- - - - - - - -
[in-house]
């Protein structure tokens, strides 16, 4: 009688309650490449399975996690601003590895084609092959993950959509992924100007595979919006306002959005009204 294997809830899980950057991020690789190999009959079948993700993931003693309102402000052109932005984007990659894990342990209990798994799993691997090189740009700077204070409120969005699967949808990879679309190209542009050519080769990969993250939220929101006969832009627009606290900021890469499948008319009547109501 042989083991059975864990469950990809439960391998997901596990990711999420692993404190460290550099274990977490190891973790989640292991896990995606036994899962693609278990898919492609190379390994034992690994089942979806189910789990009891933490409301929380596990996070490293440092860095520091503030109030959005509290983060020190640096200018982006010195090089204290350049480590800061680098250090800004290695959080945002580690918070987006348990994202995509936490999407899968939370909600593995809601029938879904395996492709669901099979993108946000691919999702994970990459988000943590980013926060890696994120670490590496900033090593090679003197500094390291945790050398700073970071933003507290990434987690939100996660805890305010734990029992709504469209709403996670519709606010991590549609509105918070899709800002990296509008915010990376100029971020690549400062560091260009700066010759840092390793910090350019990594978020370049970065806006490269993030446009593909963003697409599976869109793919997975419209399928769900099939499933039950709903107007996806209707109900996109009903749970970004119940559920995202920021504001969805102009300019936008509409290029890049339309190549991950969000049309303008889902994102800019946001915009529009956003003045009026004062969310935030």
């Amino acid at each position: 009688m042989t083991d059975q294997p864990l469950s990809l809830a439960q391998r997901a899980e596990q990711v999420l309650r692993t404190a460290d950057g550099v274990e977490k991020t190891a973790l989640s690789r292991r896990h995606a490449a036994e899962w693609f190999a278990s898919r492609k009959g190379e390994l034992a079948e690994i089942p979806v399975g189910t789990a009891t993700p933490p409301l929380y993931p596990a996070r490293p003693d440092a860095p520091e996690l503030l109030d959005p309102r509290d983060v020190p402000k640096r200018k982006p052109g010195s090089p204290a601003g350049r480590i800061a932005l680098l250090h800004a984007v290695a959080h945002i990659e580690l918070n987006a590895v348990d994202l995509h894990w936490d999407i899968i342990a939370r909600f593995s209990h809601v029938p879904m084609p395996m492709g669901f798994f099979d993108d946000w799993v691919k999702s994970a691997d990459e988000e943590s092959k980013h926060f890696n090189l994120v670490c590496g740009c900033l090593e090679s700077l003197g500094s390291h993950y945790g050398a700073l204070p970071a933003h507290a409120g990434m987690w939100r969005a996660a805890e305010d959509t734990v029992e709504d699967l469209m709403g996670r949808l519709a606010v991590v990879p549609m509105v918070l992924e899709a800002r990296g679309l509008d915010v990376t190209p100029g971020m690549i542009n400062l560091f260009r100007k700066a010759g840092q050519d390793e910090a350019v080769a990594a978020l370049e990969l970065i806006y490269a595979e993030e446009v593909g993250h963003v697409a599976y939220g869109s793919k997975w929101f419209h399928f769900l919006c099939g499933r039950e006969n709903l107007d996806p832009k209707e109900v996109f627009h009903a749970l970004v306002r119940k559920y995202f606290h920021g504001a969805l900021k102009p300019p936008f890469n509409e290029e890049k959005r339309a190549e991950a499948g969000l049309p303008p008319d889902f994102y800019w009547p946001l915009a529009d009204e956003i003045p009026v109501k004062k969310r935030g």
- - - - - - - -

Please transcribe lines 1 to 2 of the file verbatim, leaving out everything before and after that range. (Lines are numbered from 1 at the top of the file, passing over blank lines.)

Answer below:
[in-house]
């Protein structure tokens, strides 16, 4: 009688309650490449399975996690601003590895084609092959993950959509992924100007595979919006306002959005009204 294997809830899980950057991020690789190999009959079948993700993931003693309102402000052109932005984007990659894990342990209990798994799993691997090189740009700077204070409120969005699967949808990879679309190209542009050519080769990969993250939220929101006969832009627009606290900021890469499948008319009547109501 042989083991059975864990469950990809439960391998997901596990990711999420692993404190460290550099274990977490190891973790989640292991896990995606036994899962693609278990898919492609190379390994034992690994089942979806189910789990009891933490409301929380596990996070490293440092860095520091503030109030959005509290983060020190640096200018982006010195090089204290350049480590800061680098250090800004290695959080945002580690918070987006348990994202995509936490999407899968939370909600593995809601029938879904395996492709669901099979993108946000691919999702994970990459988000943590980013926060890696994120670490590496900033090593090679003197500094390291945790050398700073970071933003507290990434987690939100996660805890305010734990029992709504469209709403996670519709606010991590549609509105918070899709800002990296509008915010990376100029971020690549400062560091260009700066010759840092390793910090350019990594978020370049970065806006490269993030446009593909963003697409599976869109793919997975419209399928769900099939499933039950709903107007996806209707109900996109009903749970970004119940559920995202920021504001969805102009300019936008509409290029890049339309190549991950969000049309303008889902994102800019946001915009529009956003003045009026004062969310935030």